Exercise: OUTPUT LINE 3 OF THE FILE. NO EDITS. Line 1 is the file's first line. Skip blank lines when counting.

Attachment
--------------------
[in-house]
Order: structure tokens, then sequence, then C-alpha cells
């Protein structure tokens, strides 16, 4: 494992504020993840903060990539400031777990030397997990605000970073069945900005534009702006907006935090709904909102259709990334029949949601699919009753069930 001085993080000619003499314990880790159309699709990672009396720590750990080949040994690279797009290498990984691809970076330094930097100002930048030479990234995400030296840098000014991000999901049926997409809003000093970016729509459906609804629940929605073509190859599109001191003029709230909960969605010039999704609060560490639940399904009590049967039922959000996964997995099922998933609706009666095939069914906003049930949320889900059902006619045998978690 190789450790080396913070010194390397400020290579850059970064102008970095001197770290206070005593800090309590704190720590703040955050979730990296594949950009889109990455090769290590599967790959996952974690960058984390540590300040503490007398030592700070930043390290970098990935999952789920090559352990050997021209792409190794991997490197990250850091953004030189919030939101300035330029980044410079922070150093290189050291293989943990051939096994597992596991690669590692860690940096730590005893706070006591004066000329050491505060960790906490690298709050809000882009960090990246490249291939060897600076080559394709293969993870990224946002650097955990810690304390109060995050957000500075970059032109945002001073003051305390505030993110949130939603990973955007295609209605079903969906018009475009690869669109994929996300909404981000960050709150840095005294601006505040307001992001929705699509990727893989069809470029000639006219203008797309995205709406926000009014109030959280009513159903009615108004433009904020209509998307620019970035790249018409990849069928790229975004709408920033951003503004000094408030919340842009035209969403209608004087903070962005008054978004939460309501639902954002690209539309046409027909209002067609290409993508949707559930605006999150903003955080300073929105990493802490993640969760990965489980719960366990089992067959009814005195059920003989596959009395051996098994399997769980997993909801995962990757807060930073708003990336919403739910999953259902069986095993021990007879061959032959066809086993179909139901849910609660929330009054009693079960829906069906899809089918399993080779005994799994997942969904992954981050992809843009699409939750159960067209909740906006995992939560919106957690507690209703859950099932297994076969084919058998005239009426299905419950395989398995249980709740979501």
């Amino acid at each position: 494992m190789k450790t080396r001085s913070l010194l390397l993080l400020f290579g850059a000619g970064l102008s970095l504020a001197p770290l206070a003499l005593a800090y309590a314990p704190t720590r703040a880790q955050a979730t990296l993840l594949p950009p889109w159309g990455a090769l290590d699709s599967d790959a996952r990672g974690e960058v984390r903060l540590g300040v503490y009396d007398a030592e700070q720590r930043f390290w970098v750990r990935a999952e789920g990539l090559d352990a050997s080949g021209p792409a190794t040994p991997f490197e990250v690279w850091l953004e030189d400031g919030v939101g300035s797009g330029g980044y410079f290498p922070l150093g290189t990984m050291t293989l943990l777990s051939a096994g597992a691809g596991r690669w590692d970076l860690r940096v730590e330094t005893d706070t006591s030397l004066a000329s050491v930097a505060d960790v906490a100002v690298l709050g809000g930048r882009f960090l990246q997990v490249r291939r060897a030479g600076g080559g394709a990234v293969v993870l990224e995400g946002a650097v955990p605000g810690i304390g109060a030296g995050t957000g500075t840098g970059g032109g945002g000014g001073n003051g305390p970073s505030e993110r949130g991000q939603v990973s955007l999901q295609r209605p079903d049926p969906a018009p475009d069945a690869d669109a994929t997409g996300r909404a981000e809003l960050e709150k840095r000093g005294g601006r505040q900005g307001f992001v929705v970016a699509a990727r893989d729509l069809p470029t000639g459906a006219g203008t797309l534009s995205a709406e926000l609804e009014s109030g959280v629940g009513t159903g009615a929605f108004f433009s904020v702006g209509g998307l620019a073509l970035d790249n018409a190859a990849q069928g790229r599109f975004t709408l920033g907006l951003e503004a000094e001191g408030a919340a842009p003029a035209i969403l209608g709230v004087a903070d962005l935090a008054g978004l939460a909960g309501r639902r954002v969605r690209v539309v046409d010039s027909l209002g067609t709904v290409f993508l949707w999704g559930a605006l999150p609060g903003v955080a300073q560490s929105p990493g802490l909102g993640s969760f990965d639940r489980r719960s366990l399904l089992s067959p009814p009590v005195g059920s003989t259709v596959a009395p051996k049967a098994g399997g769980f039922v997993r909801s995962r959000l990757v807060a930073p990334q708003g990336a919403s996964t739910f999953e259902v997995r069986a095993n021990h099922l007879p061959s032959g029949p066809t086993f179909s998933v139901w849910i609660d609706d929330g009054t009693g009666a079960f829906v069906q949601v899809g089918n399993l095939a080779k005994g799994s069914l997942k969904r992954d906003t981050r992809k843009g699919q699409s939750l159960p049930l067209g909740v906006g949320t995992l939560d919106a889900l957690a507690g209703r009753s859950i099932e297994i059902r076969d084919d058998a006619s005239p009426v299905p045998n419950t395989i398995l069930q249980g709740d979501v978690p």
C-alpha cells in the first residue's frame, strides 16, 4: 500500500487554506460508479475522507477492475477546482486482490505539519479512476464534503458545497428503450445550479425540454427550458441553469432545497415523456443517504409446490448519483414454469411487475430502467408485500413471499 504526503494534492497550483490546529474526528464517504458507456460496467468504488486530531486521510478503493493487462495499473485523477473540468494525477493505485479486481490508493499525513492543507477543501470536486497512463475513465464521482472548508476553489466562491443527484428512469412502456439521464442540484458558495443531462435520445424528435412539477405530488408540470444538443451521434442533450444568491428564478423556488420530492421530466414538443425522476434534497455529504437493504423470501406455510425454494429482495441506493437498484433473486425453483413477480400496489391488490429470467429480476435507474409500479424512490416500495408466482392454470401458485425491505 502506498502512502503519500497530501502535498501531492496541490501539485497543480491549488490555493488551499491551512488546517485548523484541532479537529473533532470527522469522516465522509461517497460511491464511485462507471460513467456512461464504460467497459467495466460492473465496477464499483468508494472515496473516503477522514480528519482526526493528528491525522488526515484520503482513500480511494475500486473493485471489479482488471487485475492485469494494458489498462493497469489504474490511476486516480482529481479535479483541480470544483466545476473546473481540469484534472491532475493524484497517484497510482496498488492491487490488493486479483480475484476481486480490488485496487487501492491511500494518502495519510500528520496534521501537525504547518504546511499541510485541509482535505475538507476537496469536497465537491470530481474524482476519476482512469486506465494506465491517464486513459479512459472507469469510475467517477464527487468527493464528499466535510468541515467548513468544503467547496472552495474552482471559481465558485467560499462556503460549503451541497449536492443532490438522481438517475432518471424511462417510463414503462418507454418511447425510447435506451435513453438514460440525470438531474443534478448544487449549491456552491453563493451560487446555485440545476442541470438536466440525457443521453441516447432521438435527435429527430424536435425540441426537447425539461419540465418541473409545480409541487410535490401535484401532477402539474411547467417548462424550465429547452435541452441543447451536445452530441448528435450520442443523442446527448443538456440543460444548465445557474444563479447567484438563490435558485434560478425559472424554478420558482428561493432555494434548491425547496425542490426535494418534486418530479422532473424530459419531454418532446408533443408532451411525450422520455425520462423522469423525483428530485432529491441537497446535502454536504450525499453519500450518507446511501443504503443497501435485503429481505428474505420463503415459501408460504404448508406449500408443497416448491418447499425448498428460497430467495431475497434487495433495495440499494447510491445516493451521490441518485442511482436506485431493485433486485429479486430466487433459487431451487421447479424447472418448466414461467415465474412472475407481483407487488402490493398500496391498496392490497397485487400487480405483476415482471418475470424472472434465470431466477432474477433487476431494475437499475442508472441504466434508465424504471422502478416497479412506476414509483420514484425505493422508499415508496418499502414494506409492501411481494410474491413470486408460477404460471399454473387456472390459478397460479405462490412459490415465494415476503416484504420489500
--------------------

């Protein structure tokens, strides 16, 4: 494992504020993840903060990539400031777990030397997990605000970073069945900005534009702006907006935090709904909102259709990334029949949601699919009753069930 001085993080000619003499314990880790159309699709990672009396720590750990080949040994690279797009290498990984691809970076330094930097100002930048030479990234995400030296840098000014991000999901049926997409809003000093970016729509459906609804629940929605073509190859599109001191003029709230909960969605010039999704609060560490639940399904009590049967039922959000996964997995099922998933609706009666095939069914906003049930949320889900059902006619045998978690 190789450790080396913070010194390397400020290579850059970064102008970095001197770290206070005593800090309590704190720590703040955050979730990296594949950009889109990455090769290590599967790959996952974690960058984390540590300040503490007398030592700070930043390290970098990935999952789920090559352990050997021209792409190794991997490197990250850091953004030189919030939101300035330029980044410079922070150093290189050291293989943990051939096994597992596991690669590692860690940096730590005893706070006591004066000329050491505060960790906490690298709050809000882009960090990246490249291939060897600076080559394709293969993870990224946002650097955990810690304390109060995050957000500075970059032109945002001073003051305390505030993110949130939603990973955007295609209605079903969906018009475009690869669109994929996300909404981000960050709150840095005294601006505040307001992001929705699509990727893989069809470029000639006219203008797309995205709406926000009014109030959280009513159903009615108004433009904020209509998307620019970035790249018409990849069928790229975004709408920033951003503004000094408030919340842009035209969403209608004087903070962005008054978004939460309501639902954002690209539309046409027909209002067609290409993508949707559930605006999150903003955080300073929105990493802490993640969760990965489980719960366990089992067959009814005195059920003989596959009395051996098994399997769980997993909801995962990757807060930073708003990336919403739910999953259902069986095993021990007879061959032959066809086993179909139901849910609660929330009054009693079960829906069906899809089918399993080779005994799994997942969904992954981050992809843009699409939750159960067209909740906006995992939560919106957690507690209703859950099932297994076969084919058998005239009426299905419950395989398995249980709740979501």